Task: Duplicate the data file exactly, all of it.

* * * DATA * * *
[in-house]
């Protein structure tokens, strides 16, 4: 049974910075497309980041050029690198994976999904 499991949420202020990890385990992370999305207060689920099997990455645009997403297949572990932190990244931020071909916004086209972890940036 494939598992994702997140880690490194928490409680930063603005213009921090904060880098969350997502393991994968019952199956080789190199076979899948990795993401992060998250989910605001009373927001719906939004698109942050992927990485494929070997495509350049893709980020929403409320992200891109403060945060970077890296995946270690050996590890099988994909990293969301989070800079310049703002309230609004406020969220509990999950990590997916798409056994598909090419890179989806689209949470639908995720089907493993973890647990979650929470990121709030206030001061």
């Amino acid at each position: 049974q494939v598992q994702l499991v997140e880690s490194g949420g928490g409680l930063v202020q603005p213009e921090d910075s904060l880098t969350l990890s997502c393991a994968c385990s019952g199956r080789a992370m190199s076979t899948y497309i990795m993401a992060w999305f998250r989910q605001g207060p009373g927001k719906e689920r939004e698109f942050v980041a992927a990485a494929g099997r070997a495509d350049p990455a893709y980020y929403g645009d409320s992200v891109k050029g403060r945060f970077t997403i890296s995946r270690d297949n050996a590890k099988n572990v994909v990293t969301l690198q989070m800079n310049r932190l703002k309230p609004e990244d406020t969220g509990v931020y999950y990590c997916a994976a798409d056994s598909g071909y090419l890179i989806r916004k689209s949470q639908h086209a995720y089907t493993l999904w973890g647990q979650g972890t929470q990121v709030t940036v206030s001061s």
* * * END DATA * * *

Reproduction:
[in-house]
């Protein structure tokens, strides 16, 4: 049974910075497309980041050029690198994976999904 499991949420202020990890385990992370999305207060689920099997990455645009997403297949572990932190990244931020071909916004086209972890940036 494939598992994702997140880690490194928490409680930063603005213009921090904060880098969350997502393991994968019952199956080789190199076979899948990795993401992060998250989910605001009373927001719906939004698109942050992927990485494929070997495509350049893709980020929403409320992200891109403060945060970077890296995946270690050996590890099988994909990293969301989070800079310049703002309230609004406020969220509990999950990590997916798409056994598909090419890179989806689209949470639908995720089907493993973890647990979650929470990121709030206030001061």
């Amino acid at each position: 049974q494939v598992q994702l499991v997140e880690s490194g949420g928490g409680l930063v202020q603005p213009e921090d910075s904060l880098t969350l990890s997502c393991a994968c385990s019952g199956r080789a992370m190199s076979t899948y497309i990795m993401a992060w999305f998250r989910q605001g207060p009373g927001k719906e689920r939004e698109f942050v980041a992927a990485a494929g099997r070997a495509d350049p990455a893709y980020y929403g645009d409320s992200v891109k050029g403060r945060f970077t997403i890296s995946r270690d297949n050996a590890k099988n572990v994909v990293t969301l690198q989070m800079n310049r932190l703002k309230p609004e990244d406020t969220g509990v931020y999950y990590c997916a994976a798409d056994s598909g071909y090419l890179i989806r916004k689209s949470q639908h086209a995720y089907t493993l999904w973890g647990q979650g972890t929470q990121v709030t940036v206030s001061s």